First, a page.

Nanostructured Ti-Based and Polymeric Orthopedic Implant Materials with Tailored Mechanobiocidal and Osteogenic Properties

Project: Research

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The success of artificial orthopedic implants mainly depends on osseointegration andbacterial resistance in vivo. Insufficient integration between the implants and localtissues results in loosening and detachment of prostheses and post-surgery bacterialinfection can be very serious affecting the long-term success of biomedical implants.After undesirable bacteria adhesion / proliferation and subsequent biofilm formation, itis difficult to treat and a second surgery to remove the implant may be necessary.Hence, it is imperative that orthopedic implants have both antimicrobial properties andosteoconductivity.To mimic the natural bone matrix with hierarchical nanostructures, a surface withnanotopographical cues is an effective strategy to enhance the biocompatibility as wellas osseointegration. However, conventional methods used to fabricate or modify thenanostructured surfaces of biomedical implants including etching, grit blasting, andanodization may spur microbial colonization resulting in a high chance of post-operationinfection. Loading or embedding antimicrobial agents in the near-surface ofbiomaterials may suppress infection but raise the risk of resistance to commonantibiotics and possibly produce deleterious effects on cell functions and osteogenicactivity.Some natural biological structures such as cicada/dragonfly wings have been shown tohave inherent antimicrobial characteristics due to the special nanopillar arrays on thesurface. When bacteria land on the wing, the bacterial membrane is stretched andruptured by the surface nanostructures causing their death. The favorable bactericidalproperties are attributed to physico-mechanical effects rendered by the surfacenanotopography in lieu of chemical ones. Since the use of extraneous chemicals isavoided, this purely bio-mechanical strategy has less side-effects and is generally muchsafer than chemical approaches.By taking advantage of the physicochemical differences such as size and mechanicalrigidity/fluidity between prokaryotic bacteria and eukaryotic mammalian cells and theirdifferent response to nanostructured surfaces, this project will focus on the design andpreparation of special surface nanostructures on Ti and its alloy as well as polymer-basedbiomaterials. The response of bone cells and bacteria to different nanopillarstructures with different widths, heights, spacing, shape, surface energy, rigidity, as wellas wettability and their inter-dependence will be evaluated in details. The purpose ofthis project is to fabricate mechanically-modified and clinically-viable biomaterials topreferentially enhance the biological functions of bone cells while simultaneouslyinhibiting microbial colonization without relying on foreign chemicals and antibiotics.The work is expected to have important scientific and technological significance as wellas large clinical potential.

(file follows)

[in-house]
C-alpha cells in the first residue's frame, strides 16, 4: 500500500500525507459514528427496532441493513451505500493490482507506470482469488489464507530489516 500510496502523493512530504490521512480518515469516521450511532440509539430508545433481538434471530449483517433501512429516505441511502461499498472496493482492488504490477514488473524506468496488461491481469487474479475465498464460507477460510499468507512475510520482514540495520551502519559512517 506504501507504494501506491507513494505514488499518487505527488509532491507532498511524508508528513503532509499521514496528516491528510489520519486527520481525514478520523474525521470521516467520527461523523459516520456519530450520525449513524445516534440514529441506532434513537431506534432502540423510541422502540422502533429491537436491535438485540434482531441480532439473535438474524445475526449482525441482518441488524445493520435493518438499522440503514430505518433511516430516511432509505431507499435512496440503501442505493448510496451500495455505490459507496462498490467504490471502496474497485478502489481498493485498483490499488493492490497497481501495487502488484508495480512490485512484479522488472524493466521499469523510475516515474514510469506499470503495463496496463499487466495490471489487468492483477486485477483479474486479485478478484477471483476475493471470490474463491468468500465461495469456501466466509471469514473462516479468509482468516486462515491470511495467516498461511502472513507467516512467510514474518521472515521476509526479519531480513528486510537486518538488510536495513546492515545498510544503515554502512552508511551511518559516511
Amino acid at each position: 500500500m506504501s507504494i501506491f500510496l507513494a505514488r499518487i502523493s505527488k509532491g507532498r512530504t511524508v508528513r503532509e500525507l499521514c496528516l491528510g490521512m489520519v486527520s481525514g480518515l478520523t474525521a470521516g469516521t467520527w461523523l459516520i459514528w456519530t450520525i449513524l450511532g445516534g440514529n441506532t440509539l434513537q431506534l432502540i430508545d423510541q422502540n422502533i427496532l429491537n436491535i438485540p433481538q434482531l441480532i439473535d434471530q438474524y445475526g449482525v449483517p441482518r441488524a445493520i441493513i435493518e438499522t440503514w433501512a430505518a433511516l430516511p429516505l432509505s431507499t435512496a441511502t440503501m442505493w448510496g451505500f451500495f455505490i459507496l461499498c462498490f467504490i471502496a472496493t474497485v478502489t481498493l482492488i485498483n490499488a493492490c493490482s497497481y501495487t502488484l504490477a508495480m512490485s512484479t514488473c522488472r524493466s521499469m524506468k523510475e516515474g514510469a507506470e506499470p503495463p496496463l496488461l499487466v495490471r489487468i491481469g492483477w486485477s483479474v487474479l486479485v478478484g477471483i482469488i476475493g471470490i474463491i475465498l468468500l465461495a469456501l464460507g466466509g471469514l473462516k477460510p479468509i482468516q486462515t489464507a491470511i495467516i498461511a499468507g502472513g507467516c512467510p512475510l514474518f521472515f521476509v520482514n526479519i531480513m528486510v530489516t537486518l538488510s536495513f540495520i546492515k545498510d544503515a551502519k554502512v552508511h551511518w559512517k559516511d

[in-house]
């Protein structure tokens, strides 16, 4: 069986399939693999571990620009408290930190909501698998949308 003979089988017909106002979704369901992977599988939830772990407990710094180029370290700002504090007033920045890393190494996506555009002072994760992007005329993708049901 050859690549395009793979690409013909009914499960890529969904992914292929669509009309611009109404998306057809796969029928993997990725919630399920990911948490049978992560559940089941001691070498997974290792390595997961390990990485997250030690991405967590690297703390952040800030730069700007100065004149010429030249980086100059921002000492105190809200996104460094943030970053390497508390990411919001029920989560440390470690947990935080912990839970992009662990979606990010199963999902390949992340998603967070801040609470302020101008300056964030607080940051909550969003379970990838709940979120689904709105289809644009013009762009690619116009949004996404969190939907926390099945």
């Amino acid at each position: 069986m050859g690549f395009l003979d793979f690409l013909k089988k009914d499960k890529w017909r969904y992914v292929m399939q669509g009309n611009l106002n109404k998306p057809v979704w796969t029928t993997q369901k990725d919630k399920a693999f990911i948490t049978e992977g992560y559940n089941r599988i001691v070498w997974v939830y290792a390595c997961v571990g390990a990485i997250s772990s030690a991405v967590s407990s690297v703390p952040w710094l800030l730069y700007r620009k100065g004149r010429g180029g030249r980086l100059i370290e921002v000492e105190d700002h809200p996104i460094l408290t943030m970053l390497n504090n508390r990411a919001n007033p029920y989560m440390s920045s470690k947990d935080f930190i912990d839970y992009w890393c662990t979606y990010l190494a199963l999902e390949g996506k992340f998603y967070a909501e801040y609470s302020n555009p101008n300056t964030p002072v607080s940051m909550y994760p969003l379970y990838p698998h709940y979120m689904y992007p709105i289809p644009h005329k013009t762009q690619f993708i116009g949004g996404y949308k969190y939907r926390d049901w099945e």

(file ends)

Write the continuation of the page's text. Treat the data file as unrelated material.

Project number9042487
Grant typeGRF
Effective start/end date1/01/182/03/21